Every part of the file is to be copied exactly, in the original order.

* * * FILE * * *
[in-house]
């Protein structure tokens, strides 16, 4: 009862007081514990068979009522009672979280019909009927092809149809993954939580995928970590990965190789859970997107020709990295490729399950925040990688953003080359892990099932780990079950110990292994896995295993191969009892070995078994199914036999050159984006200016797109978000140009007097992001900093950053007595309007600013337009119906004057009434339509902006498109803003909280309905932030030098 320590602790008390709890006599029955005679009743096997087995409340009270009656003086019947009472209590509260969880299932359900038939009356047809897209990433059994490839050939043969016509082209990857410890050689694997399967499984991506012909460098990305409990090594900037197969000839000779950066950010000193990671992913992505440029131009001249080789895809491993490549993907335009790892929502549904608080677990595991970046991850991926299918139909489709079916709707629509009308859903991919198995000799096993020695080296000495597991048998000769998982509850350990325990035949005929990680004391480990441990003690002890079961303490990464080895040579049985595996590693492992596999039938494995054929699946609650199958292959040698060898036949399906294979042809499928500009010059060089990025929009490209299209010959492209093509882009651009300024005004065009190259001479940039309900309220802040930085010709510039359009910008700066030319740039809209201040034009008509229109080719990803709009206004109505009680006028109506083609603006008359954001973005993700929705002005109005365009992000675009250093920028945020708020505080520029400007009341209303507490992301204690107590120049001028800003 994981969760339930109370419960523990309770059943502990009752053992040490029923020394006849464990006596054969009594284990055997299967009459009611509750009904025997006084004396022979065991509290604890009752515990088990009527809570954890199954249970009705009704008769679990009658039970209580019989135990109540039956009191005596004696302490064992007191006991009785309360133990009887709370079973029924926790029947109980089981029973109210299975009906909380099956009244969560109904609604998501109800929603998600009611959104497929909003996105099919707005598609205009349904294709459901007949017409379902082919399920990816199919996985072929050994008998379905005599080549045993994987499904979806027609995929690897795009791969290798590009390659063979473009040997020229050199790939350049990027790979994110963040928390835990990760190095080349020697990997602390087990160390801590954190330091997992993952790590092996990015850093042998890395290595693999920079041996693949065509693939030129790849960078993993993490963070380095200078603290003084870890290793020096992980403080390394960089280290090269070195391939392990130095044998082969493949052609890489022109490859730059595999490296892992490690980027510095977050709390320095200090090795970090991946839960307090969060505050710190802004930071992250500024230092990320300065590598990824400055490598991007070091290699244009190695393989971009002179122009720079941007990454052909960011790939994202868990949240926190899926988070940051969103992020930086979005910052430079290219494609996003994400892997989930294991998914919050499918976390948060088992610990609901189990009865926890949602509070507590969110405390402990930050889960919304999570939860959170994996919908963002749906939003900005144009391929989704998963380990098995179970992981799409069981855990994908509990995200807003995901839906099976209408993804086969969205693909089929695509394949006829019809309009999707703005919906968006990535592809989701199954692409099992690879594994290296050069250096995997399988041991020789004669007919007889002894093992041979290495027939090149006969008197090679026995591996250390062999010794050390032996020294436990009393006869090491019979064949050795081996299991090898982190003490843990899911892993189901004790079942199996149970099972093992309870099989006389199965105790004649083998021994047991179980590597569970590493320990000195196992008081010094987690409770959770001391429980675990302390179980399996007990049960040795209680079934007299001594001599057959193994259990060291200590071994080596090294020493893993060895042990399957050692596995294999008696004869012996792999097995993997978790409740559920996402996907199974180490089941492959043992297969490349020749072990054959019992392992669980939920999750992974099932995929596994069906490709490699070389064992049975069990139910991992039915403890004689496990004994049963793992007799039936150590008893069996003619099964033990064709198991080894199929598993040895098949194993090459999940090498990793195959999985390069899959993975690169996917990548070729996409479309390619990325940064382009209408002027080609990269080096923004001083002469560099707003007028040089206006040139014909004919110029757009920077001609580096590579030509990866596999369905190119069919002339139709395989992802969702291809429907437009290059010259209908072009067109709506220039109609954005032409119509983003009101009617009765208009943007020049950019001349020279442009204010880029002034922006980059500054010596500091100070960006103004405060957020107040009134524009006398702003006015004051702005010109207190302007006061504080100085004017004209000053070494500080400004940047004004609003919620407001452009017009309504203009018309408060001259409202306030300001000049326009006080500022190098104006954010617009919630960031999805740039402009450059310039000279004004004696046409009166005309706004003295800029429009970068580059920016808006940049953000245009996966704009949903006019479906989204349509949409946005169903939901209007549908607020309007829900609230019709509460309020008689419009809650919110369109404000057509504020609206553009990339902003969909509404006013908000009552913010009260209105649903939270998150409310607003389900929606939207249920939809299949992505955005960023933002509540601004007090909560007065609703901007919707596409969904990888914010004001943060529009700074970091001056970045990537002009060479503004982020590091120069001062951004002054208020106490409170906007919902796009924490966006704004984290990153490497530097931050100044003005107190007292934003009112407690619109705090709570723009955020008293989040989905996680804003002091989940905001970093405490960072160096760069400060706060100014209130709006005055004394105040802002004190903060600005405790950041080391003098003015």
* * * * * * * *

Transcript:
[in-house]
């Protein structure tokens, strides 16, 4: 009862007081514990068979009522009672979280019909009927092809149809993954939580995928970590990965190789859970997107020709990295490729399950925040990688953003080359892990099932780990079950110990292994896995295993191969009892070995078994199914036999050159984006200016797109978000140009007097992001900093950053007595309007600013337009119906004057009434339509902006498109803003909280309905932030030098 320590602790008390709890006599029955005679009743096997087995409340009270009656003086019947009472209590509260969880299932359900038939009356047809897209990433059994490839050939043969016509082209990857410890050689694997399967499984991506012909460098990305409990090594900037197969000839000779950066950010000193990671992913992505440029131009001249080789895809491993490549993907335009790892929502549904608080677990595991970046991850991926299918139909489709079916709707629509009308859903991919198995000799096993020695080296000495597991048998000769998982509850350990325990035949005929990680004391480990441990003690002890079961303490990464080895040579049985595996590693492992596999039938494995054929699946609650199958292959040698060898036949399906294979042809499928500009010059060089990025929009490209299209010959492209093509882009651009300024005004065009190259001479940039309900309220802040930085010709510039359009910008700066030319740039809209201040034009008509229109080719990803709009206004109505009680006028109506083609603006008359954001973005993700929705002005109005365009992000675009250093920028945020708020505080520029400007009341209303507490992301204690107590120049001028800003 994981969760339930109370419960523990309770059943502990009752053992040490029923020394006849464990006596054969009594284990055997299967009459009611509750009904025997006084004396022979065991509290604890009752515990088990009527809570954890199954249970009705009704008769679990009658039970209580019989135990109540039956009191005596004696302490064992007191006991009785309360133990009887709370079973029924926790029947109980089981029973109210299975009906909380099956009244969560109904609604998501109800929603998600009611959104497929909003996105099919707005598609205009349904294709459901007949017409379902082919399920990816199919996985072929050994008998379905005599080549045993994987499904979806027609995929690897795009791969290798590009390659063979473009040997020229050199790939350049990027790979994110963040928390835990990760190095080349020697990997602390087990160390801590954190330091997992993952790590092996990015850093042998890395290595693999920079041996693949065509693939030129790849960078993993993490963070380095200078603290003084870890290793020096992980403080390394960089280290090269070195391939392990130095044998082969493949052609890489022109490859730059595999490296892992490690980027510095977050709390320095200090090795970090991946839960307090969060505050710190802004930071992250500024230092990320300065590598990824400055490598991007070091290699244009190695393989971009002179122009720079941007990454052909960011790939994202868990949240926190899926988070940051969103992020930086979005910052430079290219494609996003994400892997989930294991998914919050499918976390948060088992610990609901189990009865926890949602509070507590969110405390402990930050889960919304999570939860959170994996919908963002749906939003900005144009391929989704998963380990098995179970992981799409069981855990994908509990995200807003995901839906099976209408993804086969969205693909089929695509394949006829019809309009999707703005919906968006990535592809989701199954692409099992690879594994290296050069250096995997399988041991020789004669007919007889002894093992041979290495027939090149006969008197090679026995591996250390062999010794050390032996020294436990009393006869090491019979064949050795081996299991090898982190003490843990899911892993189901004790079942199996149970099972093992309870099989006389199965105790004649083998021994047991179980590597569970590493320990000195196992008081010094987690409770959770001391429980675990302390179980399996007990049960040795209680079934007299001594001599057959193994259990060291200590071994080596090294020493893993060895042990399957050692596995294999008696004869012996792999097995993997978790409740559920996402996907199974180490089941492959043992297969490349020749072990054959019992392992669980939920999750992974099932995929596994069906490709490699070389064992049975069990139910991992039915403890004689496990004994049963793992007799039936150590008893069996003619099964033990064709198991080894199929598993040895098949194993090459999940090498990793195959999985390069899959993975690169996917990548070729996409479309390619990325940064382009209408002027080609990269080096923004001083002469560099707003007028040089206006040139014909004919110029757009920077001609580096590579030509990866596999369905190119069919002339139709395989992802969702291809429907437009290059010259209908072009067109709506220039109609954005032409119509983003009101009617009765208009943007020049950019001349020279442009204010880029002034922006980059500054010596500091100070960006103004405060957020107040009134524009006398702003006015004051702005010109207190302007006061504080100085004017004209000053070494500080400004940047004004609003919620407001452009017009309504203009018309408060001259409202306030300001000049326009006080500022190098104006954010617009919630960031999805740039402009450059310039000279004004004696046409009166005309706004003295800029429009970068580059920016808006940049953000245009996966704009949903006019479906989204349509949409946005169903939901209007549908607020309007829900609230019709509460309020008689419009809650919110369109404000057509504020609206553009990339902003969909509404006013908000009552913010009260209105649903939270998150409310607003389900929606939207249920939809299949992505955005960023933002509540601004007090909560007065609703901007919707596409969904990888914010004001943060529009700074970091001056970045990537002009060479503004982020590091120069001062951004002054208020106490409170906007919902796009924490966006704004984290990153490497530097931050100044003005107190007292934003009112407690619109705090709570723009955020008293989040989905996680804003002091989940905001970093405490960072160096760069400060706060100014209130709006005055004394105040802002004190903060600005405790950041080391003098003015």